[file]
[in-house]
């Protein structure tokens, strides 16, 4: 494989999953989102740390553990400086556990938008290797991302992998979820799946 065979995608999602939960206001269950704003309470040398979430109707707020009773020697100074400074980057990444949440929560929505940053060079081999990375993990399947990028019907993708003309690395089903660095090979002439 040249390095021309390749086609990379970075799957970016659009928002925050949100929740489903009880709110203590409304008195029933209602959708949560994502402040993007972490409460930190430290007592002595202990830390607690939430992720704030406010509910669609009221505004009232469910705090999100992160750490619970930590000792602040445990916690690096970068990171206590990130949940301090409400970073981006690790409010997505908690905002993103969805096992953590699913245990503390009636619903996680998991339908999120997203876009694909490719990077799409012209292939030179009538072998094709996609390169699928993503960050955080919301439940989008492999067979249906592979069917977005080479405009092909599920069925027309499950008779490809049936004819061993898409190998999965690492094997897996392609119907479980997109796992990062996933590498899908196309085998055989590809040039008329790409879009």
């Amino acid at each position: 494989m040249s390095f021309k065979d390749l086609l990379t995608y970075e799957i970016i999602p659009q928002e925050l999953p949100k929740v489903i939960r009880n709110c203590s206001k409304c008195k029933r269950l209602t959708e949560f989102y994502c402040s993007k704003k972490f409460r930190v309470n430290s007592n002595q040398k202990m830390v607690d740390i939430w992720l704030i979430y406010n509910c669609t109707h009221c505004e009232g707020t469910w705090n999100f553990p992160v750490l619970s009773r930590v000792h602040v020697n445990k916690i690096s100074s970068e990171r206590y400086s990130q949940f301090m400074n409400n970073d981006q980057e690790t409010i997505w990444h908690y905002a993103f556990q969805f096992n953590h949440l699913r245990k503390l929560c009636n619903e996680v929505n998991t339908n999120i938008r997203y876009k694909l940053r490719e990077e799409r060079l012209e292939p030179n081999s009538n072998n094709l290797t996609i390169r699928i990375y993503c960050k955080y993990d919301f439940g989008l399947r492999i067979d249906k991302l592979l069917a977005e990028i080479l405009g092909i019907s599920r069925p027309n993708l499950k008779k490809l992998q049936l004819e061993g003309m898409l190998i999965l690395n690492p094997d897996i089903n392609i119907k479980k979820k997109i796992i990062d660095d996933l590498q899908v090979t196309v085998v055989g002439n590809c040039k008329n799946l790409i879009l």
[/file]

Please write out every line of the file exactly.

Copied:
[in-house]
């Protein structure tokens, strides 16, 4: 494989999953989102740390553990400086556990938008290797991302992998979820799946 065979995608999602939960206001269950704003309470040398979430109707707020009773020697100074400074980057990444949440929560929505940053060079081999990375993990399947990028019907993708003309690395089903660095090979002439 040249390095021309390749086609990379970075799957970016659009928002925050949100929740489903009880709110203590409304008195029933209602959708949560994502402040993007972490409460930190430290007592002595202990830390607690939430992720704030406010509910669609009221505004009232469910705090999100992160750490619970930590000792602040445990916690690096970068990171206590990130949940301090409400970073981006690790409010997505908690905002993103969805096992953590699913245990503390009636619903996680998991339908999120997203876009694909490719990077799409012209292939030179009538072998094709996609390169699928993503960050955080919301439940989008492999067979249906592979069917977005080479405009092909599920069925027309499950008779490809049936004819061993898409190998999965690492094997897996392609119907479980997109796992990062996933590498899908196309085998055989590809040039008329790409879009």
């Amino acid at each position: 494989m040249s390095f021309k065979d390749l086609l990379t995608y970075e799957i970016i999602p659009q928002e925050l999953p949100k929740v489903i939960r009880n709110c203590s206001k409304c008195k029933r269950l209602t959708e949560f989102y994502c402040s993007k704003k972490f409460r930190v309470n430290s007592n002595q040398k202990m830390v607690d740390i939430w992720l704030i979430y406010n509910c669609t109707h009221c505004e009232g707020t469910w705090n999100f553990p992160v750490l619970s009773r930590v000792h602040v020697n445990k916690i690096s100074s970068e990171r206590y400086s990130q949940f301090m400074n409400n970073d981006q980057e690790t409010i997505w990444h908690y905002a993103f556990q969805f096992n953590h949440l699913r245990k503390l929560c009636n619903e996680v929505n998991t339908n999120i938008r997203y876009k694909l940053r490719e990077e799409r060079l012209e292939p030179n081999s009538n072998n094709l290797t996609i390169r699928i990375y993503c960050k955080y993990d919301f439940g989008l399947r492999i067979d249906k991302l592979l069917a977005e990028i080479l405009g092909i019907s599920r069925p027309n993708l499950k008779k490809l992998q049936l004819e061993g003309m898409l190998i999965l690395n690492p094997d897996i089903n392609i119907k479980k979820k997109i796992i990062d660095d996933l590498q899908v090979t196309v085998v055989g002439n590809c040039k008329n799946l790409i879009l």